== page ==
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NOAH rewards top students during online event
Hafina John achieved the highest score out of all 51 students who took the exam in 2019.

Highest scorers recognised by animal health organisation

In its first ever virtual presentation, the National Office of Animal Health (NOAH) honoured the top scoring students who obtained the NOAH Certificate of Animal Health (NCAH) in 2019.

The NCAH qualification is accredited by Harper Adams University (HAU) and provides animal medicines representatives with the knowledge and legal understanding to effectively support prescribers and sellers of animal medicines in compliance with the NOAH Code of Practice for the Promotion of Animal Medicines.

Fifty-one students took the exam at HAU in 2019. Overall, the highest scoring student was Hafina John (pictured) from Dechra Veterinary Products. She said: “It was a great opportunity to boost confidence and technical understanding but also to reaffirm responsibilities, particularly in relation to the legal framework. I am proud to have achieved the NCAH, the qualification is a testament to the high standards across the animal health industry.”

Second place went to Maggie Watt from Ceva Animal Health and third place was Louis Burch, also from Dechra Veterinary Products. The winners were revealed by NOAH chair Jamie Brannan during the virtual event on 1 October.

Donal Murphy, head of international and regulatory affairs at NOAH said: “In what has proved to be a very challenging year, we are happy that we still had a way to honour the achievements of our top students for 2019. We are also pleased that we have agreed a way forward with HAU about virtual learning and qualification, for our next group of students, to start in before too long.”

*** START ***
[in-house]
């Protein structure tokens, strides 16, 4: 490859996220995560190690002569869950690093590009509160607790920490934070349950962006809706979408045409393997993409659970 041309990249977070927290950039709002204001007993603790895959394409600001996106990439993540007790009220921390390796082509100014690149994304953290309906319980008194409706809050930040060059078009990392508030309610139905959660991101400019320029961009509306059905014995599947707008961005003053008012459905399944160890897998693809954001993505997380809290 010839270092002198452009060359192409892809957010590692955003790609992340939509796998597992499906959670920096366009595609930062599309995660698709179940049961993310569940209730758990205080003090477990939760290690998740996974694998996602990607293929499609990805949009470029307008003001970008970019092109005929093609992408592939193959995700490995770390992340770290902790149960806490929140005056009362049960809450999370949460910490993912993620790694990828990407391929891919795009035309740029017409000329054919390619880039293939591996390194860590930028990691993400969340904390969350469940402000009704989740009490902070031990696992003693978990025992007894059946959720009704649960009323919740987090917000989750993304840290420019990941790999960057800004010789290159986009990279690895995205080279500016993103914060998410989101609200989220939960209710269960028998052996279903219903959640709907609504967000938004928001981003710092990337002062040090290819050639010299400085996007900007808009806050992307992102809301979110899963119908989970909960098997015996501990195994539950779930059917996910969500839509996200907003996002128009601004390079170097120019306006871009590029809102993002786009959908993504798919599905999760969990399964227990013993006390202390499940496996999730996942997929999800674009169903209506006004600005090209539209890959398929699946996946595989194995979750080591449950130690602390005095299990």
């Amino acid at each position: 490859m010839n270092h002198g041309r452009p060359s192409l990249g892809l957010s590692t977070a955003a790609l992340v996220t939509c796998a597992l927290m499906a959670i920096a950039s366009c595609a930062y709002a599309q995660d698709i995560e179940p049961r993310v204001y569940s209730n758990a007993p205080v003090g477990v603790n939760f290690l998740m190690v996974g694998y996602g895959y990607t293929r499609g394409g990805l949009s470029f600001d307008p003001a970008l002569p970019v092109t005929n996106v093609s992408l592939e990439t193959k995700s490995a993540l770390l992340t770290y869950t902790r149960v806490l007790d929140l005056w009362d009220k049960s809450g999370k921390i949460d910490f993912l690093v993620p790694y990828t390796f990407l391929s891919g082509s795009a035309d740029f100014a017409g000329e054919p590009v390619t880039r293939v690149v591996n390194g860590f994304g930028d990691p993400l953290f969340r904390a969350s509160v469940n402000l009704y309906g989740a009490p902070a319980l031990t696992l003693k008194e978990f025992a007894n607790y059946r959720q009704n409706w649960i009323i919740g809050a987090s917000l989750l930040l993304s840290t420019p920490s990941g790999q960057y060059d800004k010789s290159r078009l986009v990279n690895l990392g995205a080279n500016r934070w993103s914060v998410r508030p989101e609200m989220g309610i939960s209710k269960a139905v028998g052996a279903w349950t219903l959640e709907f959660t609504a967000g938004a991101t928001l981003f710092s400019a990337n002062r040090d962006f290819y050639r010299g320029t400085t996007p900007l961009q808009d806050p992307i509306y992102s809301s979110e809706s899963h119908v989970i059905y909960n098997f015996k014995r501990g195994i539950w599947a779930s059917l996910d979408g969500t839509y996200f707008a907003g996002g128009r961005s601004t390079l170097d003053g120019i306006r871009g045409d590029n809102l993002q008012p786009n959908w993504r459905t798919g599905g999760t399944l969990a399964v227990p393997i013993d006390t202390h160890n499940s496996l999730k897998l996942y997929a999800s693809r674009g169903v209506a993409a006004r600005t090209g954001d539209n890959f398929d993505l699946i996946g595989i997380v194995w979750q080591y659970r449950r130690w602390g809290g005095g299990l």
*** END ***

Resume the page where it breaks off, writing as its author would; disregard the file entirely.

Image (c) NOAH.

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AWF Student Grant Scheme opens for applications

News Story 1
 The Animal Welfare Foundation (AWF) is inviting applications to its 2021 Student Grant Scheme for innovative projects designed to impact animal welfare. The scheme welcomes proposals from undergraduates studying veterinary and animal welfare degrees, but students from other disciplines are also welcome to apply.

Grants will fund projects on animal welfare topics that are relevant to the veterinary profession and help develop the student's skills as a researcher. This year, the AWF is also accepting projects which are carried out alongside EMS so long as they are supervised. For more information and to apply, visit 

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News Shorts
Bristol Vet School announces new PhD Studentship opportunities

Bristol Veterinary School has announced four new PhD Studentship opportunities with a focus on cattle welfare. The projects include:

Developing a novel approach to improve the welfare of dairy cows; The impact of early life programming on resistance to helminths in ruminant livestock; The impact of change and the ability to deal with it on an individual's affective state and welfare; Harnessing 3D cameras and deep learning for on-the-fly automated body condition and mobility analysis to improve cattle welfare.

For more details and how to apply, visit the University of Bristol's website.